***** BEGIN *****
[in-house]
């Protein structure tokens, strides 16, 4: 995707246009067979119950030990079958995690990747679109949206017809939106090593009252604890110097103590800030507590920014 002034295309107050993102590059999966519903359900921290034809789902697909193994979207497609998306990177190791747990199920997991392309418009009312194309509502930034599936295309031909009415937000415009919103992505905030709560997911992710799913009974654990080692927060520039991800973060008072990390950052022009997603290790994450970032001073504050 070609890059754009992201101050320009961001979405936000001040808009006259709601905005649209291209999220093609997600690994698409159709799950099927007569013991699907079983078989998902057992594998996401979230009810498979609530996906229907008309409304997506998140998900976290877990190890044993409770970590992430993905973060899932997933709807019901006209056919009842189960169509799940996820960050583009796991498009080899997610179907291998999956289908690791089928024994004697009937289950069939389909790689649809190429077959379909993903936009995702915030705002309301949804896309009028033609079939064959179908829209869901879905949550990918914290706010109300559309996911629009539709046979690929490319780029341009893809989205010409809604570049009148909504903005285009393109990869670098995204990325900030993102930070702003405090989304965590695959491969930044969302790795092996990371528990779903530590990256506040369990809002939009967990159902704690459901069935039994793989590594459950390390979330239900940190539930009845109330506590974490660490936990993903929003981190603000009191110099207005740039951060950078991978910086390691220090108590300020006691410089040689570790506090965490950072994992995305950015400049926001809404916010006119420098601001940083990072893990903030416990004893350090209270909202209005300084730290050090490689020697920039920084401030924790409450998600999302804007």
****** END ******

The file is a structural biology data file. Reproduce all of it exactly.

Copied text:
[in-house]
């Protein structure tokens, strides 16, 4: 995707246009067979119950030990079958995690990747679109949206017809939106090593009252604890110097103590800030507590920014 002034295309107050993102590059999966519903359900921290034809789902697909193994979207497609998306990177190791747990199920997991392309418009009312194309509502930034599936295309031909009415937000415009919103992505905030709560997911992710799913009974654990080692927060520039991800973060008072990390950052022009997603290790994450970032001073504050 070609890059754009992201101050320009961001979405936000001040808009006259709601905005649209291209999220093609997600690994698409159709799950099927007569013991699907079983078989998902057992594998996401979230009810498979609530996906229907008309409304997506998140998900976290877990190890044993409770970590992430993905973060899932997933709807019901006209056919009842189960169509799940996820960050583009796991498009080899997610179907291998999956289908690791089928024994004697009937289950069939389909790689649809190429077959379909993903936009995702915030705002309301949804896309009028033609079939064959179908829209869901879905949550990918914290706010109300559309996911629009539709046979690929490319780029341009893809989205010409809604570049009148909504903005285009393109990869670098995204990325900030993102930070702003405090989304965590695959491969930044969302790795092996990371528990779903530590990256506040369990809002939009967990159902704690459901069935039994793989590594459950390390979330239900940190539930009845109330506590974490660490936990993903929003981190603000009191110099207005740039951060950078991978910086390691220090108590300020006691410089040689570790506090965490950072994992995305950015400049926001809404916010006119420098601001940083990072893990903030416990004893350090209270909202209005300084730290050090490689020697920039920084401030924790409450998600999302804007």